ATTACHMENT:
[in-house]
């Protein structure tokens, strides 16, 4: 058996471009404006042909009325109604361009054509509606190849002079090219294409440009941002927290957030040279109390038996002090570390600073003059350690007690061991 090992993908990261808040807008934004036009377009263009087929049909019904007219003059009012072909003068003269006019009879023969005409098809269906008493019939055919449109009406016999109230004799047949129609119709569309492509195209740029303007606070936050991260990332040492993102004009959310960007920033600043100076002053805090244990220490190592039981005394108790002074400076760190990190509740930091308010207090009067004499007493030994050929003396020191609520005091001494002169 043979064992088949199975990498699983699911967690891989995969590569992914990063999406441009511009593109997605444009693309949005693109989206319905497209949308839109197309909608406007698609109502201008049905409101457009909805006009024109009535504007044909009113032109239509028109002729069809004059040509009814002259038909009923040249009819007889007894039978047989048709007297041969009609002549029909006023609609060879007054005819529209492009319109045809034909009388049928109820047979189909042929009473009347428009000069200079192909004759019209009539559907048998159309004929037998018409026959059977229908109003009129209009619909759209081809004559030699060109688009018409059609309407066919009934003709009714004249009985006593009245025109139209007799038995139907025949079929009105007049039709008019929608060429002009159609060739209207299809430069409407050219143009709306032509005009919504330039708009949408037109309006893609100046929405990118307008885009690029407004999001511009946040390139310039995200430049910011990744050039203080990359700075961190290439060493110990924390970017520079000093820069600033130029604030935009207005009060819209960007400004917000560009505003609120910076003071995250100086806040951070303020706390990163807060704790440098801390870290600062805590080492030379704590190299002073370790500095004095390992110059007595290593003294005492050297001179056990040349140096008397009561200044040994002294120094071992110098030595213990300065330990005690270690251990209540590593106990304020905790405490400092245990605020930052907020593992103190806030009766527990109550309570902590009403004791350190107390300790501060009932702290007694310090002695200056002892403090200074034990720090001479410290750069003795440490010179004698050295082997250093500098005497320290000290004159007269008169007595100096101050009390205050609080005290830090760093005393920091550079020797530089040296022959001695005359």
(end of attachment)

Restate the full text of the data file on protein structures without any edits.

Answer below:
[in-house]
């Protein structure tokens, strides 16, 4: 058996471009404006042909009325109604361009054509509606190849002079090219294409440009941002927290957030040279109390038996002090570390600073003059350690007690061991 090992993908990261808040807008934004036009377009263009087929049909019904007219003059009012072909003068003269006019009879023969005409098809269906008493019939055919449109009406016999109230004799047949129609119709569309492509195209740029303007606070936050991260990332040492993102004009959310960007920033600043100076002053805090244990220490190592039981005394108790002074400076760190990190509740930091308010207090009067004499007493030994050929003396020191609520005091001494002169 043979064992088949199975990498699983699911967690891989995969590569992914990063999406441009511009593109997605444009693309949005693109989206319905497209949308839109197309909608406007698609109502201008049905409101457009909805006009024109009535504007044909009113032109239509028109002729069809004059040509009814002259038909009923040249009819007889007894039978047989048709007297041969009609002549029909006023609609060879007054005819529209492009319109045809034909009388049928109820047979189909042929009473009347428009000069200079192909004759019209009539559907048998159309004929037998018409026959059977229908109003009129209009619909759209081809004559030699060109688009018409059609309407066919009934003709009714004249009985006593009245025109139209007799038995139907025949079929009105007049039709008019929608060429002009159609060739209207299809430069409407050219143009709306032509005009919504330039708009949408037109309006893609100046929405990118307008885009690029407004999001511009946040390139310039995200430049910011990744050039203080990359700075961190290439060493110990924390970017520079000093820069600033130029604030935009207005009060819209960007400004917000560009505003609120910076003071995250100086806040951070303020706390990163807060704790440098801390870290600062805590080492030379704590190299002073370790500095004095390992110059007595290593003294005492050297001179056990040349140096008397009561200044040994002294120094071992110098030595213990300065330990005690270690251990209540590593106990304020905790405490400092245990605020930052907020593992103190806030009766527990109550309570902590009403004791350190107390300790501060009932702290007694310090002695200056002892403090200074034990720090001479410290750069003795440490010179004698050295082997250093500098005497320290000290004159007269008169007595100096101050009390205050609080005290830090760093005393920091550079020797530089040296022959001695005359």